[Potamogeton capillaceus Poir. p.p., more]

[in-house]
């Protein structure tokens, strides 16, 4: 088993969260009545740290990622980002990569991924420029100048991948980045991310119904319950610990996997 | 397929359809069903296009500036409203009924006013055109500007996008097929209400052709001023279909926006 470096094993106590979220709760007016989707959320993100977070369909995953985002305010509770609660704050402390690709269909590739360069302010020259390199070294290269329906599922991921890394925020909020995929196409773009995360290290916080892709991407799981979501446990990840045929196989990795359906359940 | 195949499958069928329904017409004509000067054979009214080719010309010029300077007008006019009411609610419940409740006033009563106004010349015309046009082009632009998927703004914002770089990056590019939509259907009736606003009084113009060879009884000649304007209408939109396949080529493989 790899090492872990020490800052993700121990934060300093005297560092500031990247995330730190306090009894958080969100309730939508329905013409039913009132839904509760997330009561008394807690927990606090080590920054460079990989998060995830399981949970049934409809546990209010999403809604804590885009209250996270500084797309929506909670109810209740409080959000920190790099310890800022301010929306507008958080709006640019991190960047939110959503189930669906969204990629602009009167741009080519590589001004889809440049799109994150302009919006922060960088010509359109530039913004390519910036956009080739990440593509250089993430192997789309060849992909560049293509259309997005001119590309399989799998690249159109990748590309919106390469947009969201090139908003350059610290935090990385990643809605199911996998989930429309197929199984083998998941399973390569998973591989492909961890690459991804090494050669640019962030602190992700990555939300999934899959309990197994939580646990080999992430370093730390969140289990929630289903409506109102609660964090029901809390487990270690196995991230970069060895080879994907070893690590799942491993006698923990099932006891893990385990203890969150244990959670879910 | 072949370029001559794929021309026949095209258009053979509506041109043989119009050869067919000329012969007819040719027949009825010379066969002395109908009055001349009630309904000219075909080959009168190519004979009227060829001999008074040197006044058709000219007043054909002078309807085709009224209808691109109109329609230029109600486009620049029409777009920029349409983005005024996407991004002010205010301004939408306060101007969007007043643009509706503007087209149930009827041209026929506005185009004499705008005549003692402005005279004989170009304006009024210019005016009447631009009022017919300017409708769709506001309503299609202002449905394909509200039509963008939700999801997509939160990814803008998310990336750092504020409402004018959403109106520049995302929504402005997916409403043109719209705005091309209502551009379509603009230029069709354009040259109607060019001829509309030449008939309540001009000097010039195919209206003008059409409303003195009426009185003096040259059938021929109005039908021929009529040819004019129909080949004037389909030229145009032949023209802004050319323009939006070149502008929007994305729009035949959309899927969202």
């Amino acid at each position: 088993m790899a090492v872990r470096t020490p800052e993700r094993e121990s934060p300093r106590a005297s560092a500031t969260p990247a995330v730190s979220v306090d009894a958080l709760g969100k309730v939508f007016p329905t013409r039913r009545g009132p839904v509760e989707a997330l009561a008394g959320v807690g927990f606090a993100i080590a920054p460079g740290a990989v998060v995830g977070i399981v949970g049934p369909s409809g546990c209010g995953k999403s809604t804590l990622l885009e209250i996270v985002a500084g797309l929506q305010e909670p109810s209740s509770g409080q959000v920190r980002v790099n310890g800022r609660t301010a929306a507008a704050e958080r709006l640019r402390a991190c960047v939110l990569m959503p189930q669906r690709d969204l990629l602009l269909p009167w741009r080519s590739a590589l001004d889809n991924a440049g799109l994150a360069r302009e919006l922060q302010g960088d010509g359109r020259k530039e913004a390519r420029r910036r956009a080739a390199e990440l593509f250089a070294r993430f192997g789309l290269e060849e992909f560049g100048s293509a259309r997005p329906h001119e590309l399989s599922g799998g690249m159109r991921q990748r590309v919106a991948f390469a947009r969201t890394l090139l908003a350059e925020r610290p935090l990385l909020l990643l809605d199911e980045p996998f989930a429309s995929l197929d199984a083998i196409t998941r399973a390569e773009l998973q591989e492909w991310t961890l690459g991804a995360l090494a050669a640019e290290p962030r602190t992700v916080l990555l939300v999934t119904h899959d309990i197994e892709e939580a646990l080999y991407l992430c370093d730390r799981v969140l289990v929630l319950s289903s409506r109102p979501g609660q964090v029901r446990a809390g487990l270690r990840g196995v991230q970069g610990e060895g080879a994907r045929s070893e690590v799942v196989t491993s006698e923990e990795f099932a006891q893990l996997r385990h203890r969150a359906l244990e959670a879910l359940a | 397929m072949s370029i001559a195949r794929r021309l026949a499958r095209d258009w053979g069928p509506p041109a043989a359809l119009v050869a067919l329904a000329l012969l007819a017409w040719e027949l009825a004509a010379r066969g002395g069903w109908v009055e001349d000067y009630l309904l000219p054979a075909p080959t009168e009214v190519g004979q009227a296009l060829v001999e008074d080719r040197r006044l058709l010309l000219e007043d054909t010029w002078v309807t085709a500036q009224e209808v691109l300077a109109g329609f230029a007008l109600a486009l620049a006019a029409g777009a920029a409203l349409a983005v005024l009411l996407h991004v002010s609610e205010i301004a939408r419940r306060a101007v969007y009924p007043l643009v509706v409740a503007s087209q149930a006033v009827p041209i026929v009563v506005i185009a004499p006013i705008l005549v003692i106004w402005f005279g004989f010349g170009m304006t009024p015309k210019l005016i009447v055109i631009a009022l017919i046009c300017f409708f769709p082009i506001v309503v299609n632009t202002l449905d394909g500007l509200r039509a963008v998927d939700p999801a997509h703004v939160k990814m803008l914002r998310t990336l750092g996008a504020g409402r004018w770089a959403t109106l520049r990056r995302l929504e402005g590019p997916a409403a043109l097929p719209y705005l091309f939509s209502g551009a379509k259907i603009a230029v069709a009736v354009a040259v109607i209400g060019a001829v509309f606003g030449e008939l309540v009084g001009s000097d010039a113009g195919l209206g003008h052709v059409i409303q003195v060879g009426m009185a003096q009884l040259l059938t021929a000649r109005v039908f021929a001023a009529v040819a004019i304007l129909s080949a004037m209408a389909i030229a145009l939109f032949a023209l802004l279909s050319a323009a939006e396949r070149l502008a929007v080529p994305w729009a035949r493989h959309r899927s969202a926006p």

Rhizomes present. Cauline stems compressed, without spots, 10--35 cm; glands absent. Turions absent. Leaves both submersed and floating or floating absent, ± spirally arranged. Submersed leaves sessile, lax; stipules persistent to deliquescent, inconspicuous, convolute, adnate to blade ½ stipule length, light brown to red-brown, ligulate, 1.5--2.3 cm, not fibrous, not shredding at tip, apex obtuse; blade red-brown to light green, linear, often arcuate, 1--1.3 cm ´ 0.1 mm, base slightly tapering, without basal lobes, not clasping, margins entire, not crispate, apex not hoodlike, acute, lacunae present, 1--2 rows each side midrib; veins 1. Floating leaves petiolate; petioles continuous in color to apex, 0.7--0.8 cm; blade adaxially light green, obovate to elliptic, 0.8--1.6 cm ´ 3--8.5 mm, base acute, apex round to acute; veins 3--7. Inflorescences unbranched; peduncles dimorphic, submersed axillary, recurved, clavate, 3--5 mm, emersed axillary or terminal, erect to slightly recurved, clavate, 6--15 mm; spikes dimorphic, submersed capitate, 2--3 mm, emersed cylindric, 5--9.7 mm. Fruits sessile, greenish brown, orbicular, compressed, abaxially winged, laterally winged, 1--1.5 ´ 0.9--2 mm, lateral wings with sharp points; beak present, erect, 0.1 mm; sides without basal tubercles; embryo with more than 1 full spiral. Flowering and fruiting spring--fall. Ponds, lakes, streams, and rivers; 5--2500 m; Ala., Ariz., Ark., Calif., Colo., Conn., Del., Fla., Ga., Idaho, Ill., Ind., Iowa, Kans., Ky., La., Md., Mass., Minn., Miss., Mo., Mont., Nebr., Nev., N.J., N.Y., N.C., N.Dak., Ohio, Okla., Oreg., Pa., S.C., S.Dak., Tenn., Tex., Vt., Va., W.Va., Wis., Wyo. ; Mexico. Potamogeton diversfolius is very likely the most common species of Potamogeton the genus in the southeastern United States. It has been separated into two species, P. diversifolius in the strict sense and P. capillaceus (M. L. Fernald 1932). The species has also been divided into two varieties, var. diversifolius and var. trichophyllous Morong (D. O S. Correll and M. C. Johnston 1970) . Potamogeton diversifolius var. trichophyllous actually is misapplied, as the name really refers to the more northern P. bicupulatus Fernald. We are following E. J. Klekowski Jr. and E. O. Beal (1965) in accepting only one taxon, as we have studied the species over much of its range and reached similar conclusions.